Wildfires across southern Europe amid scorching heatwave – in pictures

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Extreme weather across southern Europe has spawned and fanned numerous wildfires, including at the beach resort of Kalamos near Athens and in central Portugal.

Generally, there is a very well documented scientific evidence that climate change has been increasing the length of the fire season, the size of the area burned each year and the number of wildfires. Wildfires are typically either started accidentally by humans – such as a burning cigarette carelessly tossed out of a window – or by natural causes like lightning.

Flames and smoke plumes ascend from Kalamos, seen from the island of Evia, opposite

Especially, here in Greece, the situation is very serious.  The fire started in Kalamos, a coastal holiday spot some 45 km (30 miles) northeast of the Athens, and has spread to three more towns, damaging dozens of homes and burning thousands of hectares of pine forest. A state of emergency has been declared in the area.

Also, across Greece, firefighters were battling more than 55 forest fires, an outbreak fed by dry winds and hot weather that fanned blazes in the Peloponnese and on the Ionian islands of Zakynthos and Kefalonia.

Here, there are some pictures of the fires in Greece, but also in Portugal: https://www.theguardian.com/world/gallery/2017/aug/15/wildfires-across-southern-european-amid-scorching-heatwave-in-pictures

 

 

 

Climate change to cause humid heatwaves that will kill even healthy people

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Extreme heatwaves that kill even healthy people within hours will strike parts of the Indian subcontinent unless global carbon emissions are cut sharply and soon, according to new research.

Even outside of these hotspots, three-quarters of the 1.7bn population – particularly those farming in the Ganges and Indus valleys – will be exposed to a level of humid heat classed as posing “extreme danger” towards the end of the century.

The new analysis assesses the impact of climate change on the deadly combination of heat and humidity, measured as the “wet bulb” temperature (WBT). Once this reaches 35C, the human body cannot cool itself by sweating and even fit people sitting in the shade will die within six hours.

The revelations show the most severe impacts of global warming may strike those nations, such as India, whose carbon emissions are still rising as they lift millions of people out of poverty.

“It presents a dilemma for India between the need to grow economically at a fast pace, consuming fossil fuels, and the need to avoid such potentially lethal impacts,” said Prof Elfatih Eltahir, at Massachusetts Institute of Technology in the US who led the new study. “To India, global climate change is no longer abstract – it is about how to save potentially vulnerable populations.”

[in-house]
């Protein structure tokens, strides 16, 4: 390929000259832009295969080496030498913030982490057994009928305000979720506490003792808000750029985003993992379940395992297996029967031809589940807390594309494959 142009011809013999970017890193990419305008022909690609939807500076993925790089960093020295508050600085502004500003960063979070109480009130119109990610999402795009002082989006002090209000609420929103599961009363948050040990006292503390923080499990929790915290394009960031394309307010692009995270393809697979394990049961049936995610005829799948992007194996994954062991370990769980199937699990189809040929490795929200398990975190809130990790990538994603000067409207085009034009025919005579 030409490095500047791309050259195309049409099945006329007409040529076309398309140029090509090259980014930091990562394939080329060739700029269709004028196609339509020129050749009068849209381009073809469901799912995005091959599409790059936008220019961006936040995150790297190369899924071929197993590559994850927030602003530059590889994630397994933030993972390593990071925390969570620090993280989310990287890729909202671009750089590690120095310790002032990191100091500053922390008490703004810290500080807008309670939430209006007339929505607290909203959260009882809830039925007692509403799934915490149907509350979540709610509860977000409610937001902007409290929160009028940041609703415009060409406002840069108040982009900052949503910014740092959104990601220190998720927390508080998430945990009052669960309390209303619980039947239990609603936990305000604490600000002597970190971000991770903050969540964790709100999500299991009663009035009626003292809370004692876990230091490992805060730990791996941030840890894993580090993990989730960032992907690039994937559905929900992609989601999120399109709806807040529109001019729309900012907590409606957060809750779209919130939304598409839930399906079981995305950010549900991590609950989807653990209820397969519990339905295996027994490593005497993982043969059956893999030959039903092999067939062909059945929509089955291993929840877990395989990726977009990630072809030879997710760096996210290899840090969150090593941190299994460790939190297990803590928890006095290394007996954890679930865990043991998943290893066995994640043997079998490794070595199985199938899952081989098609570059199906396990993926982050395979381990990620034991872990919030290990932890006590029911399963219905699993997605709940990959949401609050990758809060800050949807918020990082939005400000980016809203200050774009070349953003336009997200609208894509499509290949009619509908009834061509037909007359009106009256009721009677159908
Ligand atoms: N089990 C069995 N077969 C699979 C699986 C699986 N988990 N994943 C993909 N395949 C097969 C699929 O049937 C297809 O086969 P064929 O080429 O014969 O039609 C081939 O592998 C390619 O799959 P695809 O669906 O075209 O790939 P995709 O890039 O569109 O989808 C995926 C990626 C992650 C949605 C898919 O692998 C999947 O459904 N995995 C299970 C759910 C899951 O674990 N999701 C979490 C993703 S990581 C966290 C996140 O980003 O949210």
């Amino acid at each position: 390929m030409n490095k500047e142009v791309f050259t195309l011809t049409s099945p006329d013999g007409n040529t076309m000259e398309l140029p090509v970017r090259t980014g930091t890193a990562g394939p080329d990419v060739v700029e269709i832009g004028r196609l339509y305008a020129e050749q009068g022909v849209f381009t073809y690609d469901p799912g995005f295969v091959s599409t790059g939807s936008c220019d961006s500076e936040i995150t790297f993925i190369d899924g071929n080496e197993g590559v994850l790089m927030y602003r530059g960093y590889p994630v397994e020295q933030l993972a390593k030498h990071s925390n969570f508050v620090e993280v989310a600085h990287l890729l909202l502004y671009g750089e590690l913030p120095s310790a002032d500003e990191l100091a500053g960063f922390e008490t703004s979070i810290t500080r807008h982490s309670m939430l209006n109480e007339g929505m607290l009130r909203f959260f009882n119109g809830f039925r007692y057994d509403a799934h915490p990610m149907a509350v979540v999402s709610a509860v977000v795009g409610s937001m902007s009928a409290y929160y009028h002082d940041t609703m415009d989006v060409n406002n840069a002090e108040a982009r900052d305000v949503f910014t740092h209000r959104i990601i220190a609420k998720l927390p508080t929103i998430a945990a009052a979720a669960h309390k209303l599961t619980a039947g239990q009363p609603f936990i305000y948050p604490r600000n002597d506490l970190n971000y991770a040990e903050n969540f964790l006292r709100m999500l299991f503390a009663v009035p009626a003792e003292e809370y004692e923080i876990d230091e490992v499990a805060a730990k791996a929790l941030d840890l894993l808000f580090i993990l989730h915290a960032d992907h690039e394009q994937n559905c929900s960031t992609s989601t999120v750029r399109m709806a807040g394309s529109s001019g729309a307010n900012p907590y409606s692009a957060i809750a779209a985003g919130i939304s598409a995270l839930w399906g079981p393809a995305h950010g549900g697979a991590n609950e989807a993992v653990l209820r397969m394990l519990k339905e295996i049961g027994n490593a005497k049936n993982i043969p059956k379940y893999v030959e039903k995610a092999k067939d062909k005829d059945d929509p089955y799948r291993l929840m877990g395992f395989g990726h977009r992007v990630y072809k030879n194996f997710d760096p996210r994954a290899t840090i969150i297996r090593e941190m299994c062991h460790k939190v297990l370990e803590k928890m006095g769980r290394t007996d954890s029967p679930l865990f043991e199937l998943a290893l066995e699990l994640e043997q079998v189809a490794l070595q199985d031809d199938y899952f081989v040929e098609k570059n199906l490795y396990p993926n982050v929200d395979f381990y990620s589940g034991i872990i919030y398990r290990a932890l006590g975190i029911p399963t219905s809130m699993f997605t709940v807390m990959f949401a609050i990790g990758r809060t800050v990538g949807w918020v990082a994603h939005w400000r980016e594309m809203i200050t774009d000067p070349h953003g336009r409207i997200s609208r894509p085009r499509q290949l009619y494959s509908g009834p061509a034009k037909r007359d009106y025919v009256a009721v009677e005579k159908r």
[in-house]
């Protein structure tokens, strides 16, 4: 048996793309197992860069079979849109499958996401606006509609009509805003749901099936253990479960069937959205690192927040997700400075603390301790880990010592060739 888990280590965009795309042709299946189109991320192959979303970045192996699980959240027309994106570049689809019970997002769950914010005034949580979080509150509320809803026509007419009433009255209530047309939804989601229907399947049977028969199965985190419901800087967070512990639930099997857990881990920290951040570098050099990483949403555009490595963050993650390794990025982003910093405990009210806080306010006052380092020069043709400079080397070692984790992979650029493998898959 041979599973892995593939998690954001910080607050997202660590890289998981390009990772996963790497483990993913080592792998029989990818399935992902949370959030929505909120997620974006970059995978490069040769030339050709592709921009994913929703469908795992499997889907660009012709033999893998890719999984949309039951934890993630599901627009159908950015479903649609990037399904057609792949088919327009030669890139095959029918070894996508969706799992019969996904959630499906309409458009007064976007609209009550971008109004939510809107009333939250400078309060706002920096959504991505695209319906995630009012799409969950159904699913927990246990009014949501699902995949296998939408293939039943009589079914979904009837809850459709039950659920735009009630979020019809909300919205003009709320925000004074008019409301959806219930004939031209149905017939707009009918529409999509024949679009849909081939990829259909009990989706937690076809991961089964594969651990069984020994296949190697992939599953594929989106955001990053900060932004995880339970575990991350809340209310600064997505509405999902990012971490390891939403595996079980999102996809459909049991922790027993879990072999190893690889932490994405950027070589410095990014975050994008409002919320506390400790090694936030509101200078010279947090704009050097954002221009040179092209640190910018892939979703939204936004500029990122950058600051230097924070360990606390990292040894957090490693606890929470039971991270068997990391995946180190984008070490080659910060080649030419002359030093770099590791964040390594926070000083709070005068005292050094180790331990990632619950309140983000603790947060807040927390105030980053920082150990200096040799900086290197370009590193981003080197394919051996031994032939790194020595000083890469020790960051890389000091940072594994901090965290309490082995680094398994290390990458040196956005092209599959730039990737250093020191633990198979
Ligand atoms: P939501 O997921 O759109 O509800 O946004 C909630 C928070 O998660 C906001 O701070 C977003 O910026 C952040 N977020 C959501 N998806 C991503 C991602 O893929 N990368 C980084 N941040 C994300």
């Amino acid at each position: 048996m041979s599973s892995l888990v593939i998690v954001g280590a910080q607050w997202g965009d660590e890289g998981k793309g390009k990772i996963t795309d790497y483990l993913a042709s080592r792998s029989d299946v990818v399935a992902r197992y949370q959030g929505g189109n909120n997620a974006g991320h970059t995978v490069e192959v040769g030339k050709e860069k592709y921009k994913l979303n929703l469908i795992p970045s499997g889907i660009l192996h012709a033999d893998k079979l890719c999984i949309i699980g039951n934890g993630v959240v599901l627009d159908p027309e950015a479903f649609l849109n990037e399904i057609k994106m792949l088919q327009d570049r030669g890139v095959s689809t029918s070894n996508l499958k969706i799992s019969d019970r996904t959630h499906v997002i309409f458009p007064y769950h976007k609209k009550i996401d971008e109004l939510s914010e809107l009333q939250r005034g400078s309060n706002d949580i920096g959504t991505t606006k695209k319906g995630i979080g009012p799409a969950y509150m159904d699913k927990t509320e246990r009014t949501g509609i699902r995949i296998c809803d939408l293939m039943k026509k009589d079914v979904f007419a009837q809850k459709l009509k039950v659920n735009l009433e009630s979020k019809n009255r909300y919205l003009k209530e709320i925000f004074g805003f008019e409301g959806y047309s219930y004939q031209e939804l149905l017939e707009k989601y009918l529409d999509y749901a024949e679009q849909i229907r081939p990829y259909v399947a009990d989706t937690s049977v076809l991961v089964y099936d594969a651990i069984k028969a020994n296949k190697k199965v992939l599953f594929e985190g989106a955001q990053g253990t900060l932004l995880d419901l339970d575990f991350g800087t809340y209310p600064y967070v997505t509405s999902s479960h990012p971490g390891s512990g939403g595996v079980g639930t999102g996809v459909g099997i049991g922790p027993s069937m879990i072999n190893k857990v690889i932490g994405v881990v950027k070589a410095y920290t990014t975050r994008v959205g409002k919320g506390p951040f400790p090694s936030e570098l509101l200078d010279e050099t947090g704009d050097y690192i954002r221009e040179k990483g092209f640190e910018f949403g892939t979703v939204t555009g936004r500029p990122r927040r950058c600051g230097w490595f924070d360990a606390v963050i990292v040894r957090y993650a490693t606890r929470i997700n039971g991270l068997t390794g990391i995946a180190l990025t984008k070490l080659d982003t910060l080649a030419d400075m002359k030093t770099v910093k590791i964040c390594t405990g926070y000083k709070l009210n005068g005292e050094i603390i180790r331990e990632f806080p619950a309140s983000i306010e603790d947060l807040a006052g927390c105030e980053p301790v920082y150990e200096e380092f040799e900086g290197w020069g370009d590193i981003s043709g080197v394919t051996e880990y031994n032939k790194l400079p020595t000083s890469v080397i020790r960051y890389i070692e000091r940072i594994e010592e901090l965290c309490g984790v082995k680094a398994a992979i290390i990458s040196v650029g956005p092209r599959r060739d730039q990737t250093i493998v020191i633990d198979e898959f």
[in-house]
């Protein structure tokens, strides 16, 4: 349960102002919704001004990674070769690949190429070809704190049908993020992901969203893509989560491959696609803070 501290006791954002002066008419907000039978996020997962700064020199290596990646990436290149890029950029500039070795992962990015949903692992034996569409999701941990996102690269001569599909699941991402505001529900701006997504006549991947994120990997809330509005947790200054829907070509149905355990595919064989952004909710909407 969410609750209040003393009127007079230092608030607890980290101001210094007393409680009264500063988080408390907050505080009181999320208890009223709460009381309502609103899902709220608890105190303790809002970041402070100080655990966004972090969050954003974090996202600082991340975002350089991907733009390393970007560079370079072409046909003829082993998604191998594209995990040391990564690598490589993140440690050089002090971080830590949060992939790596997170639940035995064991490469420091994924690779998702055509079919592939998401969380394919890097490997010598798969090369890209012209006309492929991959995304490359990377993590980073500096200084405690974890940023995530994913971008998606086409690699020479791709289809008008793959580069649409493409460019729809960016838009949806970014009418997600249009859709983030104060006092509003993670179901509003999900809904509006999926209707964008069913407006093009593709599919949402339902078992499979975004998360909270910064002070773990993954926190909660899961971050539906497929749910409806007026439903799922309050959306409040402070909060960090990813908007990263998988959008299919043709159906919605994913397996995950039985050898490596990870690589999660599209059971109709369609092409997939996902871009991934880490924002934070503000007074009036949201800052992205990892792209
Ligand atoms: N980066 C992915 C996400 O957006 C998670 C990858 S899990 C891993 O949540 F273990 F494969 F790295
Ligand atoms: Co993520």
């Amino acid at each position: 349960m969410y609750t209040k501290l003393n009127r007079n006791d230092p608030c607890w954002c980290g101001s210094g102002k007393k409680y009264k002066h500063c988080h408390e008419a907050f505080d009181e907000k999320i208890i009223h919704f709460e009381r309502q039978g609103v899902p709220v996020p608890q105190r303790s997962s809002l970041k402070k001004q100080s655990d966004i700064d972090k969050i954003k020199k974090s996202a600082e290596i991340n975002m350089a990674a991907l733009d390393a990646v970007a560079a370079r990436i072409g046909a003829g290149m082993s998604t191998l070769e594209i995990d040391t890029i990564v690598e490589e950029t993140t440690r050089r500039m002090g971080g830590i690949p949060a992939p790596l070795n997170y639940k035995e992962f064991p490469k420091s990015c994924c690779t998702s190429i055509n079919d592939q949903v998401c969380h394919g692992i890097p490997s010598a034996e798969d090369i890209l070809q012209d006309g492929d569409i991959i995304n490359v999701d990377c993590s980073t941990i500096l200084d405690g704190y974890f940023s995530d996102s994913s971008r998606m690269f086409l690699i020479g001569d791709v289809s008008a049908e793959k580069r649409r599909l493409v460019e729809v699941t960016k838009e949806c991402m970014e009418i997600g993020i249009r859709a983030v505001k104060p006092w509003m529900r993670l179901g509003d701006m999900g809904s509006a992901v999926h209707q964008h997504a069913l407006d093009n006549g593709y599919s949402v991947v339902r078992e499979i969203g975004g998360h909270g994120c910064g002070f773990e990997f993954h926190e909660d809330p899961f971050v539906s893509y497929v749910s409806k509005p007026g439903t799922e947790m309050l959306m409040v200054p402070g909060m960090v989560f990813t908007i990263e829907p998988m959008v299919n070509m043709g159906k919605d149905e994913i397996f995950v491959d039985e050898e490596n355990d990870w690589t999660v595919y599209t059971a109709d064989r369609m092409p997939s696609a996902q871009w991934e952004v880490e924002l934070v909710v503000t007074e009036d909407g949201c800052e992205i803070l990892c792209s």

Heatwaves are already a major risk in South Asia, with a severe episode in 2015 leading to 3,500 deaths, and India recorded its hottest ever day in 2016 when the temperature in the city of Phalodi, Rajasthan, hit 51C. Another new study this week linked the impact of climate change to the suicides of nearly 60,000 Indian farmers.

Read here more information: https://www.theguardian.com/environment/2017/aug/02/climate-change-to-cause-humid-heatwaves-that-will-kill-even-healthy-people

A third of the world now faces deadly heatwaves as result of climate change

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Nearly a third of the world’s population is now exposed to climatic conditions that produce deadly heatwaves, as the accumulation of greenhouse gases in the atmosphere makes it “almost inevitable” that vast areas of the planet will face rising fatalities from high temperatures, new research has found.

Climate change has escalated the heatwave risk across the globe, the study states, with nearly half of the world’s population set to suffer periods of deadly heat by the end of the century even if greenhouse gases are radically cut.

“For heatwaves, our options are now between bad or terrible,” said Camilo Mora, an academic at the University of Hawaii and lead author of the study.

Mora’s research shows that the overall risk of heat-related illness or death has climbed steadily since 1980, with around 30% of the world’s population now living in climatic conditions that deliver deadly temperatures at least 20 days a year.

The proportion of people at risk worldwide will grow to 48% by 2100 even if emissions are drastically reduced, while around three-quarters of the global population will be under threat by then if greenhouse gases are not curbed at all.

“Finding so many cases of heat-related deaths was mind blowing, especially as they often don’t get much attention because they last for just a few days and then people moved on,” Mora said.

“Dying in a heatwave is like being slowly cooked, it’s pure torture. The young and elderly are at particular risk, but we found that this heat can kill soldiers, athletes, everyone.”

Follow the link to learn more: https://www.theguardian.com/environment/2017/jun/19/a-third-of-the-world-now-faces-deadly-heatwaves-as-result-of-climate-change